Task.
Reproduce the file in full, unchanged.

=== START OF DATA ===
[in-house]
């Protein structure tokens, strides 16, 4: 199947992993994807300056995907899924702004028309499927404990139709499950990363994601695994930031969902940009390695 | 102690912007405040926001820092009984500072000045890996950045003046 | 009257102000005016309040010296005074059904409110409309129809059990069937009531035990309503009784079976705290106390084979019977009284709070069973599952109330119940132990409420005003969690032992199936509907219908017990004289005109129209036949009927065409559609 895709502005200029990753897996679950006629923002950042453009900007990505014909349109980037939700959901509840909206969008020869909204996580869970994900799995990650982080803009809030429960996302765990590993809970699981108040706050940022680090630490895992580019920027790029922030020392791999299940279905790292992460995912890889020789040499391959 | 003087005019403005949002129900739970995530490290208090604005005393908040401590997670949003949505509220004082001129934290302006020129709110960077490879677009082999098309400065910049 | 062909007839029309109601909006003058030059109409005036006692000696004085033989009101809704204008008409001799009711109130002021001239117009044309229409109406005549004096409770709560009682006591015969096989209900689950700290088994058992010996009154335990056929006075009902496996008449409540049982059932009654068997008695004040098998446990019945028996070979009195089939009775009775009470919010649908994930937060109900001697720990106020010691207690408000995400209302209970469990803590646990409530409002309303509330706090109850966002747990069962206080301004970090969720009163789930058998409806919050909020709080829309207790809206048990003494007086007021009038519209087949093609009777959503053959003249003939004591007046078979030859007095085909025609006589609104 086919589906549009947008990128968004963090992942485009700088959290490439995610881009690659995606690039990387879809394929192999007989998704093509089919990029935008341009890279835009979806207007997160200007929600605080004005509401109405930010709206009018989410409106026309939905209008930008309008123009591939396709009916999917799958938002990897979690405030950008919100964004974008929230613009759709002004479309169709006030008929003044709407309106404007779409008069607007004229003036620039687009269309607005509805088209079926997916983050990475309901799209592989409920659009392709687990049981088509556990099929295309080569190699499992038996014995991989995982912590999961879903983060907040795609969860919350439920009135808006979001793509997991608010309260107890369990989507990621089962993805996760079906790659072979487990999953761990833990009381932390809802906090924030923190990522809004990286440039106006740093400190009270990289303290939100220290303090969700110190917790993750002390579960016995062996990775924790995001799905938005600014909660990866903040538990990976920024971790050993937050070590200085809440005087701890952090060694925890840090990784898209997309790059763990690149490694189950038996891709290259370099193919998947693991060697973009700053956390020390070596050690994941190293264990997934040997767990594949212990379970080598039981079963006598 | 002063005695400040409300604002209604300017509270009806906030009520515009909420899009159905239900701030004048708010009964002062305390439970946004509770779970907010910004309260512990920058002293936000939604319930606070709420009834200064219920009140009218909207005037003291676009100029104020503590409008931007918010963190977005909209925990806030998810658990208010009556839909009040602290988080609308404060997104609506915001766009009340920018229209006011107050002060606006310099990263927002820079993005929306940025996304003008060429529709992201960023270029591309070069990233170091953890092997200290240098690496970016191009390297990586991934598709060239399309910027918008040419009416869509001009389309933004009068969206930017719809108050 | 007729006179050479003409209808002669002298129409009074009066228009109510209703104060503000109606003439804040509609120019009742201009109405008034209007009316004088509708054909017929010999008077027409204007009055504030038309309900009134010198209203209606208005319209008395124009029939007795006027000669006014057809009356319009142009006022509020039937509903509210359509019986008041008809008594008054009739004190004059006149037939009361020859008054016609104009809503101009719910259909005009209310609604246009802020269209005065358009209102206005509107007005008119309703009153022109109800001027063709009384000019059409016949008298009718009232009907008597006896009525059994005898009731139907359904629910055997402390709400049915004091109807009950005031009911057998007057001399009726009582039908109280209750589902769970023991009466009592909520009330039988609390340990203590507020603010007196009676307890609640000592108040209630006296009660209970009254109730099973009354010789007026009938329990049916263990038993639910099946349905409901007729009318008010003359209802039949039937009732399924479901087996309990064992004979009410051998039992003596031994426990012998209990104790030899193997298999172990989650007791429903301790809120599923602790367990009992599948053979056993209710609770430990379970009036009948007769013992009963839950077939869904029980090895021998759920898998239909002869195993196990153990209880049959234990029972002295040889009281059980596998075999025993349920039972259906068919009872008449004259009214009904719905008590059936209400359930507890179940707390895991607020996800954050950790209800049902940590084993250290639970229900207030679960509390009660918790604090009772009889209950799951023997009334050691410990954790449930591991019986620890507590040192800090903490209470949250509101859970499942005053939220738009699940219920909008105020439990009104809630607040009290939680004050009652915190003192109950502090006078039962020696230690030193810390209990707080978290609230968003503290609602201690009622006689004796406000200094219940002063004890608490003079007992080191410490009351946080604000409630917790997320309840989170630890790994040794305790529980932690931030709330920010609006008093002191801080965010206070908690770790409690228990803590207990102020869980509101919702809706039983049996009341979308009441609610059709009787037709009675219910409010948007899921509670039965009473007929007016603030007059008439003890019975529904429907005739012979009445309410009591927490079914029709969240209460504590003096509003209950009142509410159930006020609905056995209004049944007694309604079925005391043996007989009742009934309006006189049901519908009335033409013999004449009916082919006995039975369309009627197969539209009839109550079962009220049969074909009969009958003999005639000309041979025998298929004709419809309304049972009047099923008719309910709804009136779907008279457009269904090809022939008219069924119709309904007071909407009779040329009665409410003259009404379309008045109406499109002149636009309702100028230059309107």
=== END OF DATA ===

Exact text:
[in-house]
């Protein structure tokens, strides 16, 4: 199947992993994807300056995907899924702004028309499927404990139709499950990363994601695994930031969902940009390695 | 102690912007405040926001820092009984500072000045890996950045003046 | 009257102000005016309040010296005074059904409110409309129809059990069937009531035990309503009784079976705290106390084979019977009284709070069973599952109330119940132990409420005003969690032992199936509907219908017990004289005109129209036949009927065409559609 895709502005200029990753897996679950006629923002950042453009900007990505014909349109980037939700959901509840909206969008020869909204996580869970994900799995990650982080803009809030429960996302765990590993809970699981108040706050940022680090630490895992580019920027790029922030020392791999299940279905790292992460995912890889020789040499391959 | 003087005019403005949002129900739970995530490290208090604005005393908040401590997670949003949505509220004082001129934290302006020129709110960077490879677009082999098309400065910049 | 062909007839029309109601909006003058030059109409005036006692000696004085033989009101809704204008008409001799009711109130002021001239117009044309229409109406005549004096409770709560009682006591015969096989209900689950700290088994058992010996009154335990056929006075009902496996008449409540049982059932009654068997008695004040098998446990019945028996070979009195089939009775009775009470919010649908994930937060109900001697720990106020010691207690408000995400209302209970469990803590646990409530409002309303509330706090109850966002747990069962206080301004970090969720009163789930058998409806919050909020709080829309207790809206048990003494007086007021009038519209087949093609009777959503053959003249003939004591007046078979030859007095085909025609006589609104 086919589906549009947008990128968004963090992942485009700088959290490439995610881009690659995606690039990387879809394929192999007989998704093509089919990029935008341009890279835009979806207007997160200007929600605080004005509401109405930010709206009018989410409106026309939905209008930008309008123009591939396709009916999917799958938002990897979690405030950008919100964004974008929230613009759709002004479309169709006030008929003044709407309106404007779409008069607007004229003036620039687009269309607005509805088209079926997916983050990475309901799209592989409920659009392709687990049981088509556990099929295309080569190699499992038996014995991989995982912590999961879903983060907040795609969860919350439920009135808006979001793509997991608010309260107890369990989507990621089962993805996760079906790659072979487990999953761990833990009381932390809802906090924030923190990522809004990286440039106006740093400190009270990289303290939100220290303090969700110190917790993750002390579960016995062996990775924790995001799905938005600014909660990866903040538990990976920024971790050993937050070590200085809440005087701890952090060694925890840090990784898209997309790059763990690149490694189950038996891709290259370099193919998947693991060697973009700053956390020390070596050690994941190293264990997934040997767990594949212990379970080598039981079963006598 | 002063005695400040409300604002209604300017509270009806906030009520515009909420899009159905239900701030004048708010009964002062305390439970946004509770779970907010910004309260512990920058002293936000939604319930606070709420009834200064219920009140009218909207005037003291676009100029104020503590409008931007918010963190977005909209925990806030998810658990208010009556839909009040602290988080609308404060997104609506915001766009009340920018229209006011107050002060606006310099990263927002820079993005929306940025996304003008060429529709992201960023270029591309070069990233170091953890092997200290240098690496970016191009390297990586991934598709060239399309910027918008040419009416869509001009389309933004009068969206930017719809108050 | 007729006179050479003409209808002669002298129409009074009066228009109510209703104060503000109606003439804040509609120019009742201009109405008034209007009316004088509708054909017929010999008077027409204007009055504030038309309900009134010198209203209606208005319209008395124009029939007795006027000669006014057809009356319009142009006022509020039937509903509210359509019986008041008809008594008054009739004190004059006149037939009361020859008054016609104009809503101009719910259909005009209310609604246009802020269209005065358009209102206005509107007005008119309703009153022109109800001027063709009384000019059409016949008298009718009232009907008597006896009525059994005898009731139907359904629910055997402390709400049915004091109807009950005031009911057998007057001399009726009582039908109280209750589902769970023991009466009592909520009330039988609390340990203590507020603010007196009676307890609640000592108040209630006296009660209970009254109730099973009354010789007026009938329990049916263990038993639910099946349905409901007729009318008010003359209802039949039937009732399924479901087996309990064992004979009410051998039992003596031994426990012998209990104790030899193997298999172990989650007791429903301790809120599923602790367990009992599948053979056993209710609770430990379970009036009948007769013992009963839950077939869904029980090895021998759920898998239909002869195993196990153990209880049959234990029972002295040889009281059980596998075999025993349920039972259906068919009872008449004259009214009904719905008590059936209400359930507890179940707390895991607020996800954050950790209800049902940590084993250290639970229900207030679960509390009660918790604090009772009889209950799951023997009334050691410990954790449930591991019986620890507590040192800090903490209470949250509101859970499942005053939220738009699940219920909008105020439990009104809630607040009290939680004050009652915190003192109950502090006078039962020696230690030193810390209990707080978290609230968003503290609602201690009622006689004796406000200094219940002063004890608490003079007992080191410490009351946080604000409630917790997320309840989170630890790994040794305790529980932690931030709330920010609006008093002191801080965010206070908690770790409690228990803590207990102020869980509101919702809706039983049996009341979308009441609610059709009787037709009675219910409010948007899921509670039965009473007929007016603030007059008439003890019975529904429907005739012979009445309410009591927490079914029709969240209460504590003096509003209950009142509410159930006020609905056995209004049944007694309604079925005391043996007989009742009934309006006189049901519908009335033409013999004449009916082919006995039975369309009627197969539209009839109550079962009220049969074909009969009958003999005639000309041979025998298929004709419809309304049972009047099923008719309910709804009136779907008279457009269904090809022939008219069924119709309904007071909407009779040329009665409410003259009404379309008045109406499109002149636009309702100028230059309107």